Planned Impact

See submission by M.L., Cambridge.


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Cagin U (2015) Mitochondrial retrograde signaling regulates neuronal function. in Proceedings of the National Academy of Sciences of the United States of America

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Milton VJ (2011) Oxidative stress induces overgrowth of the Drosophila neuromuscular junction. in Proceedings of the National Academy of Sciences of the United States of America

Description We have found that forms of oxygen that are damaging (reactive oxygen species, ROS) to cells can induce changes, notably an increase in size to the connections between a neuron and a muscle (the synapse). We first observed these changes in a form of childhood neurodegeneration, lysosomal storage disease (LSDs) where overgrowth of synapses is observed in the central brain. We showed in our model system that some of this synaptic growth was caused by excessive levels of ROS (oxidative stress). We find that inducing oxidative stress in neurons can cause synaptic overgrowth and we have identified some of the signals that regulate this. We have since gone on to observe that synapses may be using low levels of ROS to regulate their size and possibly their activity. This may arise as the cell produces energy in the mitochondria, a compartment in the cell where sugars are converted into cellular energy using oxygen to do so, ROS are produced as a byproduct. More energy consumption in a neuron would lead to a greater production of ROS. We therefore think that detection of ROS may be a general signal in the neuron to indicate levels of activity, leading to the appropriate regulation of synaptic growth.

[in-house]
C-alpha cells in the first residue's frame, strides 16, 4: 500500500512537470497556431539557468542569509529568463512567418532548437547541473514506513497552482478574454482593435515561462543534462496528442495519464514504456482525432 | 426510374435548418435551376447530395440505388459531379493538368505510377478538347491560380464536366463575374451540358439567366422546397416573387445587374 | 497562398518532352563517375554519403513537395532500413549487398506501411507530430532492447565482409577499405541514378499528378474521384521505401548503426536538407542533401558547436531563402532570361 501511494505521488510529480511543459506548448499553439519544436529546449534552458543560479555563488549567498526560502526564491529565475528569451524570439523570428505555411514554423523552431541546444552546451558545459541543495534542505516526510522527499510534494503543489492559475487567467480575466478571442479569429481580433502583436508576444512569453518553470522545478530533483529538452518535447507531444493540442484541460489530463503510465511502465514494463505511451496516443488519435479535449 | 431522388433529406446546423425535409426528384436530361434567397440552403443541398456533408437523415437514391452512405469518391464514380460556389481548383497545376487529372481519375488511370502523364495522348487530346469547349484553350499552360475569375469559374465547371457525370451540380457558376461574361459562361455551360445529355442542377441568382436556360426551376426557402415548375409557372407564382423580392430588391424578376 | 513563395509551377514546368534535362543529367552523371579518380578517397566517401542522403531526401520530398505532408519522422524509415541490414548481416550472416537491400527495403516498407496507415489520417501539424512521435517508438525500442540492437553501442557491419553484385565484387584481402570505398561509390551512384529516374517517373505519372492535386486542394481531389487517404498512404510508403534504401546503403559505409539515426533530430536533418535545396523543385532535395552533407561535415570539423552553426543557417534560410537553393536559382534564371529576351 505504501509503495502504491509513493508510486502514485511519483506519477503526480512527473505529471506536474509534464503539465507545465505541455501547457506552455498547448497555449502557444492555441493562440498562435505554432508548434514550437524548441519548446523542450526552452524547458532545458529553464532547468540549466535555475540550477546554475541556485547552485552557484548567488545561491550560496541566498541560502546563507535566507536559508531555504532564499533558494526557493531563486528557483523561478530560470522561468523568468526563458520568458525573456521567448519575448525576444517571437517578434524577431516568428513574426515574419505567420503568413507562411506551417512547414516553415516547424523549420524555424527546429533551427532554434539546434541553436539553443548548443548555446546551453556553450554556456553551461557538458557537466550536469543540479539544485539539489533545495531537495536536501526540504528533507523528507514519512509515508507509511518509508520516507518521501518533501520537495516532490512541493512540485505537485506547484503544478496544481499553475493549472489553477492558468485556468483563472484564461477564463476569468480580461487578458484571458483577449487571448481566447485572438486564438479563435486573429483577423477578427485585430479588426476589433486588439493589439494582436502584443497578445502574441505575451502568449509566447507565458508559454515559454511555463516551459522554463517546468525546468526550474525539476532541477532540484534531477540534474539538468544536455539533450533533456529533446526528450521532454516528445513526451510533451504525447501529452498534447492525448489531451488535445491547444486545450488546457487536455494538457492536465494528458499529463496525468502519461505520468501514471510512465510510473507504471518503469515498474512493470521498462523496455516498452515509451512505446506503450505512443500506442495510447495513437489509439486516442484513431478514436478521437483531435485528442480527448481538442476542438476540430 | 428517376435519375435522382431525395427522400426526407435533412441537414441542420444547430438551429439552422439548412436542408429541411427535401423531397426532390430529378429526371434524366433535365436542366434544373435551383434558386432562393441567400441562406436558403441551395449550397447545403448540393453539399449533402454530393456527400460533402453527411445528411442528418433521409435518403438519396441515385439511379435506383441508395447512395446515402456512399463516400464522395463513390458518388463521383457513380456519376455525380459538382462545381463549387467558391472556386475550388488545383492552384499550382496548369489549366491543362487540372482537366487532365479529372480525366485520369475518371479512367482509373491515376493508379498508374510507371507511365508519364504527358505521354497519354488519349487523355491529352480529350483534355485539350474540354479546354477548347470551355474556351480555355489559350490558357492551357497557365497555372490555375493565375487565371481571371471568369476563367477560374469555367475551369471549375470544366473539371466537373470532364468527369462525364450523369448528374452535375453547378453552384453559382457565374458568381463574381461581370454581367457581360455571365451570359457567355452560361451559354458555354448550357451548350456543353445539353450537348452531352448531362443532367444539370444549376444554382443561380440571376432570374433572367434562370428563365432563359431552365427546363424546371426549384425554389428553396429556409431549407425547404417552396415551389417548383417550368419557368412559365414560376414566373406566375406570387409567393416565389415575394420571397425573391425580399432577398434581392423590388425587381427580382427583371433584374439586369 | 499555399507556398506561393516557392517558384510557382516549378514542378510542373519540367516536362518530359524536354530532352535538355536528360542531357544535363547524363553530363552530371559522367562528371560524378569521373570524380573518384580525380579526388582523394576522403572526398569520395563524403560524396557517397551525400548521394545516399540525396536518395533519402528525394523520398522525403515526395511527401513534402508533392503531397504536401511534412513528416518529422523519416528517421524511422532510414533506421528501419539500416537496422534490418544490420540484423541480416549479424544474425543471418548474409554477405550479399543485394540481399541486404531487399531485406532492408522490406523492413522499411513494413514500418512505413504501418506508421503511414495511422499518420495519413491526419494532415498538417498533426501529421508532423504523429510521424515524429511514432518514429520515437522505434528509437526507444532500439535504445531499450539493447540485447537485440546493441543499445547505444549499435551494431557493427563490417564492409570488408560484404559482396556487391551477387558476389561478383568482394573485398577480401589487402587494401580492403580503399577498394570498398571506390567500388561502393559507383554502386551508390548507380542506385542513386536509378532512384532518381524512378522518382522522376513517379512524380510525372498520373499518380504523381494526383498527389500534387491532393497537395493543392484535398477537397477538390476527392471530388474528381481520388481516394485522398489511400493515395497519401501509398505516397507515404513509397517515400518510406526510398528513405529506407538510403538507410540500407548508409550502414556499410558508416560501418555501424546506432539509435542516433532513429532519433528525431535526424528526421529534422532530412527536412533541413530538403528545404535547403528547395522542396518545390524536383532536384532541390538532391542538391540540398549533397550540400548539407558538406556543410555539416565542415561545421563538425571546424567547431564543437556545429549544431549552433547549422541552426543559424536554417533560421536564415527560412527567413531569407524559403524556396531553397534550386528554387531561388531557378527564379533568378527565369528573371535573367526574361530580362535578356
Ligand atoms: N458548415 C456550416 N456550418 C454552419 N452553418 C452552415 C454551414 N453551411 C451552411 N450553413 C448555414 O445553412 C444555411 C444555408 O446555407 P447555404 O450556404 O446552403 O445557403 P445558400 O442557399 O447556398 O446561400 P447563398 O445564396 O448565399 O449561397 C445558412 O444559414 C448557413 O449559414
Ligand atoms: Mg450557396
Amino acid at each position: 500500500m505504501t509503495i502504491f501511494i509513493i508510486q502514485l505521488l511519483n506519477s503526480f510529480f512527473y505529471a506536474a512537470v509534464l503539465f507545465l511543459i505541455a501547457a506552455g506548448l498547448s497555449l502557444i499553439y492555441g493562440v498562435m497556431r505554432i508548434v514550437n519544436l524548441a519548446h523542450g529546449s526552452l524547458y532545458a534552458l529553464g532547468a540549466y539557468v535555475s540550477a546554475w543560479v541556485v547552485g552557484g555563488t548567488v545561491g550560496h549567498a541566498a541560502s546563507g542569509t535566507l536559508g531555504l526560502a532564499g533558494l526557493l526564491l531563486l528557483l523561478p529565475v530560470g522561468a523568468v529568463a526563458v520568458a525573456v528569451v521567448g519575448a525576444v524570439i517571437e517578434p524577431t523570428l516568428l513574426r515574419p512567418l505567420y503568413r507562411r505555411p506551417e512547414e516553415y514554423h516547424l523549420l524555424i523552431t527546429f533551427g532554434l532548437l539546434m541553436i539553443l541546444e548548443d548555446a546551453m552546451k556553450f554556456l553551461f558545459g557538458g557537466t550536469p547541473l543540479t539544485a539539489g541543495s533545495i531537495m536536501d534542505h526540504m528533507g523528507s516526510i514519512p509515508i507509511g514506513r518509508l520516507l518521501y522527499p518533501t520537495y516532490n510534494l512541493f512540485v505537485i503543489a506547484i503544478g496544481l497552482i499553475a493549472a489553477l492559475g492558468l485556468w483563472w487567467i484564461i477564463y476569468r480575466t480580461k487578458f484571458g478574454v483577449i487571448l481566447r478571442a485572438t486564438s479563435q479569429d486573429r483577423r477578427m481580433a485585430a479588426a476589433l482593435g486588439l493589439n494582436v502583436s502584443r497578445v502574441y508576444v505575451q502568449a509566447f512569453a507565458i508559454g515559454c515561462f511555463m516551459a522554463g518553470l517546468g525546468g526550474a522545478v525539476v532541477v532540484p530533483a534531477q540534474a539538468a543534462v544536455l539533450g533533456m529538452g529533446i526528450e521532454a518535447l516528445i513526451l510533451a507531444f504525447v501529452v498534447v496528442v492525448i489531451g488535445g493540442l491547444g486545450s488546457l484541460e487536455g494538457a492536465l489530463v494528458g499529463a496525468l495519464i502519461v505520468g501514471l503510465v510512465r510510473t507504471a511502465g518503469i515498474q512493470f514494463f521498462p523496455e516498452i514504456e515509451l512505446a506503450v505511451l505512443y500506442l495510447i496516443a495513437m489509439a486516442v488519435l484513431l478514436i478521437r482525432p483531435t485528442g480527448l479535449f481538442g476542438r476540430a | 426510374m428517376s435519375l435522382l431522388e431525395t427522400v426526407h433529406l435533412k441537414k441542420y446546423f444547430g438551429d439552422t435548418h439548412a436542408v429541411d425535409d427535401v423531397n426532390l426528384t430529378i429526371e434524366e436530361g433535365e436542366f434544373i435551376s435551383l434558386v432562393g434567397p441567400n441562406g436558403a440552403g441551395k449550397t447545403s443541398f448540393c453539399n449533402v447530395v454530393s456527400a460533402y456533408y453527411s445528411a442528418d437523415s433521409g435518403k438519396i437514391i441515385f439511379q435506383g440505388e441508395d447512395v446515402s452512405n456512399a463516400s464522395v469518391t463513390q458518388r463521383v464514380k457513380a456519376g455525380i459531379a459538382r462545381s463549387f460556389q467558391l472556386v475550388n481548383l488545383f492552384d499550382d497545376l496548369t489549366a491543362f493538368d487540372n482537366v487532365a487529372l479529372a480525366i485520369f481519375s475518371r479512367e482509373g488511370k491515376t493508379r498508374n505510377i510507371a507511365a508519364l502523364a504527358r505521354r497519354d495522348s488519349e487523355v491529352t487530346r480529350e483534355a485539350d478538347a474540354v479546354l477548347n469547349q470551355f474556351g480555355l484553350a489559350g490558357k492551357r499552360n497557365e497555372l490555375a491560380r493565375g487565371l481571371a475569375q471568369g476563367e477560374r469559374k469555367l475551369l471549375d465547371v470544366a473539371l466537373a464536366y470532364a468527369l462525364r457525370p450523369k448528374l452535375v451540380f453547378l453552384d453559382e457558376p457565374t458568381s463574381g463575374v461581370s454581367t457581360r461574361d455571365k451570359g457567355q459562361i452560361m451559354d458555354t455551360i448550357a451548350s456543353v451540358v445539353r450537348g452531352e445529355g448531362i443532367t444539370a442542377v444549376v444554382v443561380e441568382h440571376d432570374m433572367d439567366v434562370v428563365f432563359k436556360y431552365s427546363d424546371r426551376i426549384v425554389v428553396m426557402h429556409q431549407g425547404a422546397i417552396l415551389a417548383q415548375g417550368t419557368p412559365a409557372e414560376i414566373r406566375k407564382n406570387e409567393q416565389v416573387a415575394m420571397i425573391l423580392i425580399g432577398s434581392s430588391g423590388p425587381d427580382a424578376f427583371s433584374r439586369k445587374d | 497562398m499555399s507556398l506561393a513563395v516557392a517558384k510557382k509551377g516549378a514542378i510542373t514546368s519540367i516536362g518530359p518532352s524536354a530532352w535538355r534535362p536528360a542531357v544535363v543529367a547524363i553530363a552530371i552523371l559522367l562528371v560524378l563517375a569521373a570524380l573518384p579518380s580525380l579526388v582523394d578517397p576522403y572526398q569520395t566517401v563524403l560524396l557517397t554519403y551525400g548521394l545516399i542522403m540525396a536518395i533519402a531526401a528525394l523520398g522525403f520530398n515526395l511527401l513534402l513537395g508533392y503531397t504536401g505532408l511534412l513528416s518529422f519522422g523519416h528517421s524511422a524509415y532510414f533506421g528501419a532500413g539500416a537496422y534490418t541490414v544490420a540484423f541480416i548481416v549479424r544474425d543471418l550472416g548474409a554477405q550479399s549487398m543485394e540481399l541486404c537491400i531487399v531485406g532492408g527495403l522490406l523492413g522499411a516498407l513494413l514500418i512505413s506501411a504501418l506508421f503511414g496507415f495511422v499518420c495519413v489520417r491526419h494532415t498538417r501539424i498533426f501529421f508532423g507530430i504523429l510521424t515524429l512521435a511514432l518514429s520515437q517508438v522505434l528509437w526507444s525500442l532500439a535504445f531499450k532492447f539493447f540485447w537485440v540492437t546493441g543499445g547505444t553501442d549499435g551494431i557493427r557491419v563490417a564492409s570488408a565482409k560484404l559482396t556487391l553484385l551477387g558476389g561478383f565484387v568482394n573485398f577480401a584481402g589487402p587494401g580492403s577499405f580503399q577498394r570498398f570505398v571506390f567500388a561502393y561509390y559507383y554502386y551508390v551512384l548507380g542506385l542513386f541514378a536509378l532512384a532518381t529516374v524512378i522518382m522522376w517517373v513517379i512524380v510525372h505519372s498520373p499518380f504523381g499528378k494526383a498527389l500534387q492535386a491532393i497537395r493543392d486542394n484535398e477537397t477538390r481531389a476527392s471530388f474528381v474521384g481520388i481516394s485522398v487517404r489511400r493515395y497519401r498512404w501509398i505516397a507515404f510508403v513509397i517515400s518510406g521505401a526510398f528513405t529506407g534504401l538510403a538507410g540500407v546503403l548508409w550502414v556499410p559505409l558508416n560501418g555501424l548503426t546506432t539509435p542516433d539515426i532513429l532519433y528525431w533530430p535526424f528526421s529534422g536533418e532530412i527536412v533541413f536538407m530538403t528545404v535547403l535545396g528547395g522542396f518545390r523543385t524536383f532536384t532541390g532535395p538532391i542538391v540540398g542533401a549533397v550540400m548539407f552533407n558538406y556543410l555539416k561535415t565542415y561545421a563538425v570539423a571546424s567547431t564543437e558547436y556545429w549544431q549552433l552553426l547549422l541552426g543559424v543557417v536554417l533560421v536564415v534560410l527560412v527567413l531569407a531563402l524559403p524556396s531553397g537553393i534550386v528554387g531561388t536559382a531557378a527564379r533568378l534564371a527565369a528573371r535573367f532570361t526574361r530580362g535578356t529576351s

Exploitation Route We have secured follow-on funding from the BBSRC (grant reference BB/M002322/1) to expand on these findings. Our findings suggest a novel but widely used mechanism for neuronal homeostasis that has profound implications for our understanding of neuronal function and neurodgeneration where reactive oxygen species are in excess.
Sectors Healthcare

Description Project Grant
Amount £261,733 (GBP)
Funding ID BB/M002322/1 
Organisation Biotechnology and Biological Sciences Research Council (BBSRC) 
Sector Public
Country United Kingdom
Start 11/2014 
End 10/2017
Description Oxidative Stress and Synapse Growth 
Organisation University of Cambridge
Country United Kingdom 
Sector Academic/University 
PI Contribution A jointly held BBSRC grant with the lead PI in Cambridge. The study follows up our 2011 PNAS paper on oxidative stress driving synapse growth, the STS group is carrying out proteomics and generating transgenes to support the Cambridge work.
Collaborator Contribution The main investigative role is carried out in Cambridge looking at the role of oxidative stress in dendrite growth.
Impact Lu, Y., Zhang, Z., Sun, D., Sweeney, S.T. and Gao, F.B. (2013) Syntaxin 13, a genetic modifier of mutant CHMP2B in frontotemporal dementia, is required for autophagosome maturation. Molecular Cell, doi: 10.1016/j.molcel.2013.08.041.
Start Year 2011
Description Article in Yorkshire Post 
Form Of Engagement Activity A press release, press conference or response to a media enquiry/interview
Part Of Official Scheme? No
Geographic Reach Regional
Primary Audience Media (as a channel to the public)
Results and Impact Interview with the regional newspaper, The Yorkshire Post. The YP is partnering the Alzheimer's Society as their charity for Christmas '13. STS was interviewed resulting in a front page article on Frontotemporal Dementia, and accompanying online videos.